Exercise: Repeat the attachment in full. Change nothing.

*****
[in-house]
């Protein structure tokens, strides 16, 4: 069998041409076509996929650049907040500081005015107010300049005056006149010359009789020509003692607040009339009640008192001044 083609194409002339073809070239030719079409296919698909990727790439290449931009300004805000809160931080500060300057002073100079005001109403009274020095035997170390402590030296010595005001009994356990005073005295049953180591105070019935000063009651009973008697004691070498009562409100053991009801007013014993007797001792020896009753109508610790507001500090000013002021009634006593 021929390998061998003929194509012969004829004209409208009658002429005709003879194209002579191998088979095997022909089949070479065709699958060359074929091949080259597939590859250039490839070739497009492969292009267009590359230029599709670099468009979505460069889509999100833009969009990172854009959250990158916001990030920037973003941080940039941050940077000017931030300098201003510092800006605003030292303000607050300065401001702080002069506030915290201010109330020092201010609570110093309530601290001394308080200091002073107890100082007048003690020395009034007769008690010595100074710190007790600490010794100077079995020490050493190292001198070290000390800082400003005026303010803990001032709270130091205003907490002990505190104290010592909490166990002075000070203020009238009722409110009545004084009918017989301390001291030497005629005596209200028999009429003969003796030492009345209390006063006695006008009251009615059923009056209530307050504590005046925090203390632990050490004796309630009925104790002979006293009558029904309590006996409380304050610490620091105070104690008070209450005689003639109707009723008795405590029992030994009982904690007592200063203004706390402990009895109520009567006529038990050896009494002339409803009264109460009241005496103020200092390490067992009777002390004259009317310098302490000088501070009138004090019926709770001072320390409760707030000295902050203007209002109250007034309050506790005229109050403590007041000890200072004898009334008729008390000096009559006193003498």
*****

[in-house]
């Protein structure tokens, strides 16, 4: 069998041409076509996929650049907040500081005015107010300049005056006149010359009789020509003692607040009339009640008192001044 083609194409002339073809070239030719079409296919698909990727790439290449931009300004805000809160931080500060300057002073100079005001109403009274020095035997170390402590030296010595005001009994356990005073005295049953180591105070019935000063009651009973008697004691070498009562409100053991009801007013014993007797001792020896009753109508610790507001500090000013002021009634006593 021929390998061998003929194509012969004829004209409208009658002429005709003879194209002579191998088979095997022909089949070479065709699958060359074929091949080259597939590859250039490839070739497009492969292009267009590359230029599709670099468009979505460069889509999100833009969009990172854009959250990158916001990030920037973003941080940039941050940077000017931030300098201003510092800006605003030292303000607050300065401001702080002069506030915290201010109330020092201010609570110093309530601290001394308080200091002073107890100082007048003690020395009034007769008690010595100074710190007790600490010794100077079995020490050493190292001198070290000390800082400003005026303010803990001032709270130091205003907490002990505190104290010592909490166990002075000070203020009238009722409110009545004084009918017989301390001291030497005629005596209200028999009429003969003796030492009345209390006063006695006008009251009615059923009056209530307050504590005046925090203390632990050490004796309630009925104790002979006293009558029904309590006996409380304050610490620091105070104690008070209450005689003639109707009723008795405590029992030994009982904690007592200063203004706390402990009895109520009567006529038990050896009494002339409803009264109460009241005496103020200092390490067992009777002390004259009317310098302490000088501070009138004090019926709770001072320390409760707030000295902050203007209002109250007034309050506790005229109050403590007041000890200072004898009334008729008390000096009559006193003498």